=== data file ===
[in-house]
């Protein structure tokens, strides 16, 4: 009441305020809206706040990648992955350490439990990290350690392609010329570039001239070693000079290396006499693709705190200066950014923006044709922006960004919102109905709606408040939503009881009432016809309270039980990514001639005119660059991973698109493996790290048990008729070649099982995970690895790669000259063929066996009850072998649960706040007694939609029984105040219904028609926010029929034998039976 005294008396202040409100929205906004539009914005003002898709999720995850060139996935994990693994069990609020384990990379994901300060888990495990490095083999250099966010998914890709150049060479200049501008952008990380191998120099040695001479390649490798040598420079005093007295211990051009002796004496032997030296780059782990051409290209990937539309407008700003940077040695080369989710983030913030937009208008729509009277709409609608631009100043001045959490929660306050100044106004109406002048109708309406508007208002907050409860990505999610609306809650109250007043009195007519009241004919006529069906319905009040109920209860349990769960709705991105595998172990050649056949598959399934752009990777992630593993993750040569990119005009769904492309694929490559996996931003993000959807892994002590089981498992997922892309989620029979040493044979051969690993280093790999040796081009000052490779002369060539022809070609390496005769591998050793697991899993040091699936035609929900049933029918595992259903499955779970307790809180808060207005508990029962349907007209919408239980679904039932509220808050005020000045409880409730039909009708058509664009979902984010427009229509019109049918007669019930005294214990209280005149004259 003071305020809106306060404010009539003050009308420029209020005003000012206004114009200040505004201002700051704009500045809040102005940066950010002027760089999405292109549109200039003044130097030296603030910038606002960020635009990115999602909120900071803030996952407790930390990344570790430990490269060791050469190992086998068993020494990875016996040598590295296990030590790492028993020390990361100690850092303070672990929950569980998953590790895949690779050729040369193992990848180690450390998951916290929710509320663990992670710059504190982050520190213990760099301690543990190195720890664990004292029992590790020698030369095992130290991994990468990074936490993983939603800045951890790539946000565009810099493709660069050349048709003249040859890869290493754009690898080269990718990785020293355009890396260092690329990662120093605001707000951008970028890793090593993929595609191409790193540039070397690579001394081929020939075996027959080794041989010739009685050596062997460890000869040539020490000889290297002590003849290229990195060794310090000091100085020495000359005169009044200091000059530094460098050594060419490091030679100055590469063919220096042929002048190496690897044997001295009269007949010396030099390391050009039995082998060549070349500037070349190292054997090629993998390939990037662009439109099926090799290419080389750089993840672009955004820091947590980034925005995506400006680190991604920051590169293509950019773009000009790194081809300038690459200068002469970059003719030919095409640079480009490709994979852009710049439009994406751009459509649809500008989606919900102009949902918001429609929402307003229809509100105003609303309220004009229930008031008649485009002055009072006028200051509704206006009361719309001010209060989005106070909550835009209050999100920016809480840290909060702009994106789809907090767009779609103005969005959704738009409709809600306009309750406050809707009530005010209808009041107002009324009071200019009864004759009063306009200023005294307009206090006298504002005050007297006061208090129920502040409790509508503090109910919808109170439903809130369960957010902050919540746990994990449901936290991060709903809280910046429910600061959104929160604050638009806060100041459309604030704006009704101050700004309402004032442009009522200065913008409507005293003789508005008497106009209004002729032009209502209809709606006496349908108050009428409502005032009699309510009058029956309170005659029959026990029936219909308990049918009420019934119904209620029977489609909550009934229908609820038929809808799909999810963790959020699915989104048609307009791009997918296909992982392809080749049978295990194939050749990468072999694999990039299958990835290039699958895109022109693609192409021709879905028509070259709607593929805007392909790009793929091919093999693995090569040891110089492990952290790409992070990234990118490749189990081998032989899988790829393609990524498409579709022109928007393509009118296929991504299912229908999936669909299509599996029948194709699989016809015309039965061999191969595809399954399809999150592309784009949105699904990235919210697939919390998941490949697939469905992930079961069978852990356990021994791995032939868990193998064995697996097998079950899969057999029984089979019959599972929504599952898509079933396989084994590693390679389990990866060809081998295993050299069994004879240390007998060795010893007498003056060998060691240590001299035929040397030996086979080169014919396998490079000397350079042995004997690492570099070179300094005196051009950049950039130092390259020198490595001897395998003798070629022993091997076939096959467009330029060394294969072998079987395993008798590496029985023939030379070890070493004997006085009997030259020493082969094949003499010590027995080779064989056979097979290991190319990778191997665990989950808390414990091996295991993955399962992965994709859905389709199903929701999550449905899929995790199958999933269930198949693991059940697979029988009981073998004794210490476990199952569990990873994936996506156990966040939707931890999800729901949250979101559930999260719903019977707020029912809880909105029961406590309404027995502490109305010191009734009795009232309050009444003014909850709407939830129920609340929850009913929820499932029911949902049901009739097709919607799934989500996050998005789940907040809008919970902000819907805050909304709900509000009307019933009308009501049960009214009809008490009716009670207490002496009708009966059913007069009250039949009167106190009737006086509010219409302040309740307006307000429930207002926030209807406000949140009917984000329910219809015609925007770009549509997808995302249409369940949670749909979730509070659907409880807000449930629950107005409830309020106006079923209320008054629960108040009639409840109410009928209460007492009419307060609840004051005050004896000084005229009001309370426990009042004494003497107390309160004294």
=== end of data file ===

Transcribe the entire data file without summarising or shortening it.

[in-house]
């Protein structure tokens, strides 16, 4: 009441305020809206706040990648992955350490439990990290350690392609010329570039001239070693000079290396006499693709705190200066950014923006044709922006960004919102109905709606408040939503009881009432016809309270039980990514001639005119660059991973698109493996790290048990008729070649099982995970690895790669000259063929066996009850072998649960706040007694939609029984105040219904028609926010029929034998039976 005294008396202040409100929205906004539009914005003002898709999720995850060139996935994990693994069990609020384990990379994901300060888990495990490095083999250099966010998914890709150049060479200049501008952008990380191998120099040695001479390649490798040598420079005093007295211990051009002796004496032997030296780059782990051409290209990937539309407008700003940077040695080369989710983030913030937009208008729509009277709409609608631009100043001045959490929660306050100044106004109406002048109708309406508007208002907050409860990505999610609306809650109250007043009195007519009241004919006529069906319905009040109920209860349990769960709705991105595998172990050649056949598959399934752009990777992630593993993750040569990119005009769904492309694929490559996996931003993000959807892994002590089981498992997922892309989620029979040493044979051969690993280093790999040796081009000052490779002369060539022809070609390496005769591998050793697991899993040091699936035609929900049933029918595992259903499955779970307790809180808060207005508990029962349907007209919408239980679904039932509220808050005020000045409880409730039909009708058509664009979902984010427009229509019109049918007669019930005294214990209280005149004259 003071305020809106306060404010009539003050009308420029209020005003000012206004114009200040505004201002700051704009500045809040102005940066950010002027760089999405292109549109200039003044130097030296603030910038606002960020635009990115999602909120900071803030996952407790930390990344570790430990490269060791050469190992086998068993020494990875016996040598590295296990030590790492028993020390990361100690850092303070672990929950569980998953590790895949690779050729040369193992990848180690450390998951916290929710509320663990992670710059504190982050520190213990760099301690543990190195720890664990004292029992590790020698030369095992130290991994990468990074936490993983939603800045951890790539946000565009810099493709660069050349048709003249040859890869290493754009690898080269990718990785020293355009890396260092690329990662120093605001707000951008970028890793090593993929595609191409790193540039070397690579001394081929020939075996027959080794041989010739009685050596062997460890000869040539020490000889290297002590003849290229990195060794310090000091100085020495000359005169009044200091000059530094460098050594060419490091030679100055590469063919220096042929002048190496690897044997001295009269007949010396030099390391050009039995082998060549070349500037070349190292054997090629993998390939990037662009439109099926090799290419080389750089993840672009955004820091947590980034925005995506400006680190991604920051590169293509950019773009000009790194081809300038690459200068002469970059003719030919095409640079480009490709994979852009710049439009994406751009459509649809500008989606919900102009949902918001429609929402307003229809509100105003609303309220004009229930008031008649485009002055009072006028200051509704206006009361719309001010209060989005106070909550835009209050999100920016809480840290909060702009994106789809907090767009779609103005969005959704738009409709809600306009309750406050809707009530005010209808009041107002009324009071200019009864004759009063306009200023005294307009206090006298504002005050007297006061208090129920502040409790509508503090109910919808109170439903809130369960957010902050919540746990994990449901936290991060709903809280910046429910600061959104929160604050638009806060100041459309604030704006009704101050700004309402004032442009009522200065913008409507005293003789508005008497106009209004002729032009209502209809709606006496349908108050009428409502005032009699309510009058029956309170005659029959026990029936219909308990049918009420019934119904209620029977489609909550009934229908609820038929809808799909999810963790959020699915989104048609307009791009997918296909992982392809080749049978295990194939050749990468072999694999990039299958990835290039699958895109022109693609192409021709879905028509070259709607593929805007392909790009793929091919093999693995090569040891110089492990952290790409992070990234990118490749189990081998032989899988790829393609990524498409579709022109928007393509009118296929991504299912229908999936669909299509599996029948194709699989016809015309039965061999191969595809399954399809999150592309784009949105699904990235919210697939919390998941490949697939469905992930079961069978852990356990021994791995032939868990193998064995697996097998079950899969057999029984089979019959599972929504599952898509079933396989084994590693390679389990990866060809081998295993050299069994004879240390007998060795010893007498003056060998060691240590001299035929040397030996086979080169014919396998490079000397350079042995004997690492570099070179300094005196051009950049950039130092390259020198490595001897395998003798070629022993091997076939096959467009330029060394294969072998079987395993008798590496029985023939030379070890070493004997006085009997030259020493082969094949003499010590027995080779064989056979097979290991190319990778191997665990989950808390414990091996295991993955399962992965994709859905389709199903929701999550449905899929995790199958999933269930198949693991059940697979029988009981073998004794210490476990199952569990990873994936996506156990966040939707931890999800729901949250979101559930999260719903019977707020029912809880909105029961406590309404027995502490109305010191009734009795009232309050009444003014909850709407939830129920609340929850009913929820499932029911949902049901009739097709919607799934989500996050998005789940907040809008919970902000819907805050909304709900509000009307019933009308009501049960009214009809008490009716009670207490002496009708009966059913007069009250039949009167106190009737006086509010219409302040309740307006307000429930207002926030209807406000949140009917984000329910219809015609925007770009549509997808995302249409369940949670749909979730509070659907409880807000449930629950107005409830309020106006079923209320008054629960108040009639409840109410009928209460007492009419307060609840004051005050004896000084005229009001309370426990009042004494003497107390309160004294």